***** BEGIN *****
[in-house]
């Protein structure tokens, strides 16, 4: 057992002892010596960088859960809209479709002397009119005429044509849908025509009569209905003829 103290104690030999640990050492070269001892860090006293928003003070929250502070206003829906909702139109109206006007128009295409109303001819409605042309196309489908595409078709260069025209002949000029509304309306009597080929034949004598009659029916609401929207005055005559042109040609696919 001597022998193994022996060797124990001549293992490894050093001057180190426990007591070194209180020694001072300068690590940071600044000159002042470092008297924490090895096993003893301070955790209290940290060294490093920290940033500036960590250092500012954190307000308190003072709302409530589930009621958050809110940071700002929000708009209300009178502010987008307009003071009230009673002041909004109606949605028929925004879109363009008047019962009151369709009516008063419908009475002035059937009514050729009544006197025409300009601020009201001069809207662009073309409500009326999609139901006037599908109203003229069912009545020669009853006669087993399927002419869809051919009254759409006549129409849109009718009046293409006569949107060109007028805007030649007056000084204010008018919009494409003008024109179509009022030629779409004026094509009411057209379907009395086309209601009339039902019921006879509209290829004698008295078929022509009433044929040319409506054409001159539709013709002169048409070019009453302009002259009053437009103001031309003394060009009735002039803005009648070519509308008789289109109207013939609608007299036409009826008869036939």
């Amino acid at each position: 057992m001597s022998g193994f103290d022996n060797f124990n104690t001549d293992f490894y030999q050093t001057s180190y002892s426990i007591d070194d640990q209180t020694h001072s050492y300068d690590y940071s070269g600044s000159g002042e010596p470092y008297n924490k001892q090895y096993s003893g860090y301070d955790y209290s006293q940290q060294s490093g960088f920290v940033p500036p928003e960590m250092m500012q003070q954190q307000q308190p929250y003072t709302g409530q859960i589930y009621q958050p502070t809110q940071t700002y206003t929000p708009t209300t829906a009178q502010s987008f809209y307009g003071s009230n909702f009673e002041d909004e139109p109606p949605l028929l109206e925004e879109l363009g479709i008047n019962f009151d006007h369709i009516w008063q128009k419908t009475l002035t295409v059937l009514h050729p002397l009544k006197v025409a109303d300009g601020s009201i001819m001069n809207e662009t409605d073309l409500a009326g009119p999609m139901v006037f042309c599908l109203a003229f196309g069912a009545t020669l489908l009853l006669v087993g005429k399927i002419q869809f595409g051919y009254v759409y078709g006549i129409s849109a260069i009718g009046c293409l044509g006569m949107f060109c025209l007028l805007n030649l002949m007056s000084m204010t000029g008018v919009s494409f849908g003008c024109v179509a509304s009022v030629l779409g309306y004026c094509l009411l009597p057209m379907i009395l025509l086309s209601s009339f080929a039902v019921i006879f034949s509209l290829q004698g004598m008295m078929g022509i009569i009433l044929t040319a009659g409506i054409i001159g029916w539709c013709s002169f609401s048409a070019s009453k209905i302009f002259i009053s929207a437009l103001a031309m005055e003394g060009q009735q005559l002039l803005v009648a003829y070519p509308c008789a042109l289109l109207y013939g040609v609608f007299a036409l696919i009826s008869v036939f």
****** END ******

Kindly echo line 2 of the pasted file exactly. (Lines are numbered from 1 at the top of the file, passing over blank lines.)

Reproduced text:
């Protein structure tokens, strides 16, 4: 057992002892010596960088859960809209479709002397009119005429044509849908025509009569209905003829 103290104690030999640990050492070269001892860090006293928003003070929250502070206003829906909702139109109206006007128009295409109303001819409605042309196309489908595409078709260069025209002949000029509304309306009597080929034949004598009659029916609401929207005055005559042109040609696919 001597022998193994022996060797124990001549293992490894050093001057180190426990007591070194209180020694001072300068690590940071600044000159002042470092008297924490090895096993003893301070955790209290940290060294490093920290940033500036960590250092500012954190307000308190003072709302409530589930009621958050809110940071700002929000708009209300009178502010987008307009003071009230009673002041909004109606949605028929925004879109363009008047019962009151369709009516008063419908009475002035059937009514050729009544006197025409300009601020009201001069809207662009073309409500009326999609139901006037599908109203003229069912009545020669009853006669087993399927002419869809051919009254759409006549129409849109009718009046293409006569949107060109007028805007030649007056000084204010008018919009494409003008024109179509009022030629779409004026094509009411057209379907009395086309209601009339039902019921006879509209290829004698008295078929022509009433044929040319409506054409001159539709013709002169048409070019009453302009002259009053437009103001031309003394060009009735002039803005009648070519509308008789289109109207013939609608007299036409009826008869036939």